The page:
We flagged a white taxi down outside of Dave’s house and hopped in.  Airport, please!  Everything seemed to be going well; the driver was nice enough, though he didn’t speak English.  I was sitting in the front seat (giant backpacks with Anna in the back) and had a good view of the meter.  I wasn’t really worried, as we still had 70 EGP remaining and were expecting a 50 EGP ride, at most.  Hamed (the driver) made a few comments about me watching the meter in broken English, trying to laugh it off.  But Dave had told us the rate (1 km = 1.25 EGP) and either Hamed was going way faster than the speed limit or his meter was wrong.  We were well past 50 EGP when I saw a sign that said Cairo Airport- 16 km.  Hmmm.  In that 16 km, the meter passed 80, 90, 100 EGP.  We passed another sign, 5 km to the airport.  The meter had gone up 50 pounds (about $10) in 11 km.  That’s more than an NYC taxi.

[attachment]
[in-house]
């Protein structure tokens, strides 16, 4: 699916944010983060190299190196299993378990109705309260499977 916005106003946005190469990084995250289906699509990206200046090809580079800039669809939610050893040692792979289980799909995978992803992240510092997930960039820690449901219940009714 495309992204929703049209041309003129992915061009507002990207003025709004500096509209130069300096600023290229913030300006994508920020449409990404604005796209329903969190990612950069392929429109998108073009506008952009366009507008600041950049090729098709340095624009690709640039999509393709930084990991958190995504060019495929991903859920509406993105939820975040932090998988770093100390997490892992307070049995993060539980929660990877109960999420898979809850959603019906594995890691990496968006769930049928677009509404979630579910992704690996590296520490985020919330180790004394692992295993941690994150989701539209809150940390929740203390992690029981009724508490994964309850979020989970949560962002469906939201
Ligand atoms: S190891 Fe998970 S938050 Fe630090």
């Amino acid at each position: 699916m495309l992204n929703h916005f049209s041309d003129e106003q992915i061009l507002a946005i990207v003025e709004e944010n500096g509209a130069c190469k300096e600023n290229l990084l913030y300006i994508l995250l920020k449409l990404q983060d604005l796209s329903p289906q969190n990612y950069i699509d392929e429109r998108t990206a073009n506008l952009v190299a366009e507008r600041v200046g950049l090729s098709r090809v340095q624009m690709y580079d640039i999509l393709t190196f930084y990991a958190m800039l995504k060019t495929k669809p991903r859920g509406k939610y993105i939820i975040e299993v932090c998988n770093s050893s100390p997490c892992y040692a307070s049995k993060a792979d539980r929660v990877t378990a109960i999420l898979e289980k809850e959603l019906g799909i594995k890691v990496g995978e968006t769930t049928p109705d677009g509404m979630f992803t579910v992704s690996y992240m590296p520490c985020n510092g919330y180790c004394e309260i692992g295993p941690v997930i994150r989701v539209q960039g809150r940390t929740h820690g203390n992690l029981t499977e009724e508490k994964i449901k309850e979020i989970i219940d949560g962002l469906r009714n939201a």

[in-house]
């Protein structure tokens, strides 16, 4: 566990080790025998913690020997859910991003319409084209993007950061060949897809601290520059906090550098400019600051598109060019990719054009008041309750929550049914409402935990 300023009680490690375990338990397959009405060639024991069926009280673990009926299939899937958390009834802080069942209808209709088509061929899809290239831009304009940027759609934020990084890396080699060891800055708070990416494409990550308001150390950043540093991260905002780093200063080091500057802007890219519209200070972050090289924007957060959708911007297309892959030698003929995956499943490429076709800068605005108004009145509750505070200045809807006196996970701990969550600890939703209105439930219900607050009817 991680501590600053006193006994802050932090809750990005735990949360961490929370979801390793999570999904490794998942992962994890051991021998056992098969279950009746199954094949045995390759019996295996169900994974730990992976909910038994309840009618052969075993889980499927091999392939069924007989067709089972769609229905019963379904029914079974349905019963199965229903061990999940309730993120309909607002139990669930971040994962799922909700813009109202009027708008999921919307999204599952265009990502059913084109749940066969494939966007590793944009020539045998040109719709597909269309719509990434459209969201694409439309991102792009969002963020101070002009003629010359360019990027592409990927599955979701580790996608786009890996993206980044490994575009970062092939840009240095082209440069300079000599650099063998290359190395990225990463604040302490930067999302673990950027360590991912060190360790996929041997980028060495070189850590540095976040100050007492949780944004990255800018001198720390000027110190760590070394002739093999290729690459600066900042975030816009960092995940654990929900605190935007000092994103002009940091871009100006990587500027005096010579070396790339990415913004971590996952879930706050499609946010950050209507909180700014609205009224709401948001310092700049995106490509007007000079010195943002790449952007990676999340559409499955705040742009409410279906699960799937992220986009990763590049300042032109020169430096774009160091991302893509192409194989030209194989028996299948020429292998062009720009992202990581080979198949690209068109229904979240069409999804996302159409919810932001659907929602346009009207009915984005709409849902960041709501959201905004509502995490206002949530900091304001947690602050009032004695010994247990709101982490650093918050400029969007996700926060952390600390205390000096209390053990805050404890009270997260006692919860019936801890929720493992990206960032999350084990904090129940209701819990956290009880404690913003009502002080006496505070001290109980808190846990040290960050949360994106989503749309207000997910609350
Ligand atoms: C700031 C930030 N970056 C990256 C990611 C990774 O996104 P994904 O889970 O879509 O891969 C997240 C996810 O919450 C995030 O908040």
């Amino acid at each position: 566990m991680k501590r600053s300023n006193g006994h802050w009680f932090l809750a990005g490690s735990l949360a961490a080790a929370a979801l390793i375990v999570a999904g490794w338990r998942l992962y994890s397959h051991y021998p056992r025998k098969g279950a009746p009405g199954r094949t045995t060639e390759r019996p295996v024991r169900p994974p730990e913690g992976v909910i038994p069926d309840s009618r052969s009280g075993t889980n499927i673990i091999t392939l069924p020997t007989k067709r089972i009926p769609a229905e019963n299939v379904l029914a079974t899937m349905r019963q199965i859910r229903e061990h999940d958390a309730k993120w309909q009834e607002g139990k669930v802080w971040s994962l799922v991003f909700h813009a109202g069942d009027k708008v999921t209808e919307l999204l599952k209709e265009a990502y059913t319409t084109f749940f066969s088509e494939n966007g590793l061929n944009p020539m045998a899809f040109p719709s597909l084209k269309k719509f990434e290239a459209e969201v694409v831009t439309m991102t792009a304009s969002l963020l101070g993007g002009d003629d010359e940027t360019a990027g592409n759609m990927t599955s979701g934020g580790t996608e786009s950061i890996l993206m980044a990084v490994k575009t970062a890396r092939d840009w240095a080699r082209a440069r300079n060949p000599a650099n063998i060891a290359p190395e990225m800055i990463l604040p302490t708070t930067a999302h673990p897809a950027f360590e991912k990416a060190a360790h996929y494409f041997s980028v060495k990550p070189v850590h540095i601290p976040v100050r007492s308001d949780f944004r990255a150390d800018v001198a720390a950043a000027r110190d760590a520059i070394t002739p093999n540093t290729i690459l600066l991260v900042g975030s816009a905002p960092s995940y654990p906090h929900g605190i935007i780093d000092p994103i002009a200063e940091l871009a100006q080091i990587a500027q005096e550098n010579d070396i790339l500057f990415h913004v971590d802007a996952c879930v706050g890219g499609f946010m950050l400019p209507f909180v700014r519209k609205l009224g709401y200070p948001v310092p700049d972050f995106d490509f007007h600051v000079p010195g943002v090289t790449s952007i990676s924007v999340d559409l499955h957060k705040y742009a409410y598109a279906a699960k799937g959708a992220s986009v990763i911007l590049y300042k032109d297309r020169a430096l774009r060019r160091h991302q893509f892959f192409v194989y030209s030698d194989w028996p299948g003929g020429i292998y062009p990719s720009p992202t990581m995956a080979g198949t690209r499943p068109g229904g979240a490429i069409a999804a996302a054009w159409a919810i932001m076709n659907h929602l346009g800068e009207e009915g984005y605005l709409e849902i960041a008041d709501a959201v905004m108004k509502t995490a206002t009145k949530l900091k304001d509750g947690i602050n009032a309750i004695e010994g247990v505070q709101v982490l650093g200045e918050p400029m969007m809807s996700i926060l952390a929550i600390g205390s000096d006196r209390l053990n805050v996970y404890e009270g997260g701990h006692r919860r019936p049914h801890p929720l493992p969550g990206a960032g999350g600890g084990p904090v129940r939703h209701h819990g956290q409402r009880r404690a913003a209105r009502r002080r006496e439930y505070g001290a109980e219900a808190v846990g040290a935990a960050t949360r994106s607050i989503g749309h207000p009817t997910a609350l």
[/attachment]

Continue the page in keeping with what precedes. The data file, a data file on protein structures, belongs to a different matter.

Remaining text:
I had a pretty good idea of what was going on, so I had told Anna (in Pig Latin, in case his English comprehension was better than his speech) to get out of the car with her bag as soon as we stopped.  I motioned for him to stop near some policemen at the airport. And Hamed demanded 130! pounds.  We’d only been in the car for 25 minutes.  And he wanted $25.  In Egypt.